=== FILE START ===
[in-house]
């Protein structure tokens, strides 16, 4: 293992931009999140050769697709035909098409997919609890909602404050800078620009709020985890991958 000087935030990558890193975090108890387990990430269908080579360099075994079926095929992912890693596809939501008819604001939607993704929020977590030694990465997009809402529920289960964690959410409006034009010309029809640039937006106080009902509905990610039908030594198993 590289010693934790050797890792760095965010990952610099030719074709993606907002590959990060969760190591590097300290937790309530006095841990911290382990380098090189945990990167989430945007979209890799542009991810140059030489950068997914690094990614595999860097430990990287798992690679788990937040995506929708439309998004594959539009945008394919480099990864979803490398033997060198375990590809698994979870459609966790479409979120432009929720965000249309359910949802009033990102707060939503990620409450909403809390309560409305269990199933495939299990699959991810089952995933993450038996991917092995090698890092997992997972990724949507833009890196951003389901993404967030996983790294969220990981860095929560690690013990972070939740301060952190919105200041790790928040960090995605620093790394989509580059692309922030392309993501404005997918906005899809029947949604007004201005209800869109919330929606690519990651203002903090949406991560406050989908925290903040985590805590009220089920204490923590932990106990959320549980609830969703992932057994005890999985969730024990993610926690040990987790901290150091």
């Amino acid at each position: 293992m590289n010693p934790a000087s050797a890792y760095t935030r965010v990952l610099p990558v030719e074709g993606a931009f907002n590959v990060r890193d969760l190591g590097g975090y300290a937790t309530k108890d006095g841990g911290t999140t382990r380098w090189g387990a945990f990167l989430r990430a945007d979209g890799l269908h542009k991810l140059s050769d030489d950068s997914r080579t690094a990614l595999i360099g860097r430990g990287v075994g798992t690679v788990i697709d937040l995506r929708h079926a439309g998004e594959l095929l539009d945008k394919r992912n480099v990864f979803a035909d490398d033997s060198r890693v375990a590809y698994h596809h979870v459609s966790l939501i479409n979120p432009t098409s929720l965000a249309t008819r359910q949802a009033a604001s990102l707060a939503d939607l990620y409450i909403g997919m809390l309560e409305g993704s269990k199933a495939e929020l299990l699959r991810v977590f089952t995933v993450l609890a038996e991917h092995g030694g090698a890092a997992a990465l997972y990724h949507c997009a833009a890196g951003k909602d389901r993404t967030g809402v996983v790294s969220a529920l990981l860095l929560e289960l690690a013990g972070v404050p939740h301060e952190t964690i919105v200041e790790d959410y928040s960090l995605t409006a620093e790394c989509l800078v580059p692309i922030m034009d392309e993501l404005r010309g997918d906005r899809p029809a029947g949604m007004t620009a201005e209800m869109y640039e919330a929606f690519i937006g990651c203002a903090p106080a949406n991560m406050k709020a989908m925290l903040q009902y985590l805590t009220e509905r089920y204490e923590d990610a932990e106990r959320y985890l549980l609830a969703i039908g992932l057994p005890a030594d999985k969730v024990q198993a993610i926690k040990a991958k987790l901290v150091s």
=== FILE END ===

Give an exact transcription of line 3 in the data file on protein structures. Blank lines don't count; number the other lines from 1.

């Amino acid at each position: 293992m590289n010693p934790a000087s050797a890792y760095t935030r965010v990952l610099p990558v030719e074709g993606a931009f907002n590959v990060r890193d969760l190591g590097g975090y300290a937790t309530k108890d006095g841990g911290t999140t382990r380098w090189g387990a945990f990167l989430r990430a945007d979209g890799l269908h542009k991810l140059s050769d030489d950068s997914r080579t690094a990614l595999i360099g860097r430990g990287v075994g798992t690679v788990i697709d937040l995506r929708h079926a439309g998004e594959l095929l539009d945008k394919r992912n480099v990864f979803a035909d490398d033997s060198r890693v375990a590809y698994h596809h979870v459609s966790l939501i479409n979120p432009t098409s929720l965000a249309t008819r359910q949802a009033a604001s990102l707060a939503d939607l990620y409450i909403g997919m809390l309560e409305g993704s269990k199933a495939e929020l299990l699959r991810v977590f089952t995933v993450l609890a038996e991917h092995g030694g090698a890092a997992a990465l997972y990724h949507c997009a833009a890196g951003k909602d389901r993404t967030g809402v996983v790294s969220a529920l990981l860095l929560e289960l690690a013990g972070v404050p939740h301060e952190t964690i919105v200041e790790d959410y928040s960090l995605t409006a620093e790394c989509l800078v580059p692309i922030m034009d392309e993501l404005r010309g997918d906005r899809p029809a029947g949604m007004t620009a201005e209800m869109y640039e919330a929606f690519i937006g990651c203002a903090p106080a949406n991560m406050k709020a989908m925290l903040q009902y985590l805590t009220e509905r089920y204490e923590d990610a932990e106990r959320y985890l549980l609830a969703i039908g992932l057994p005890a030594d999985k969730v024990q198993a993610i926690k040990a991958k987790l901290v150091s």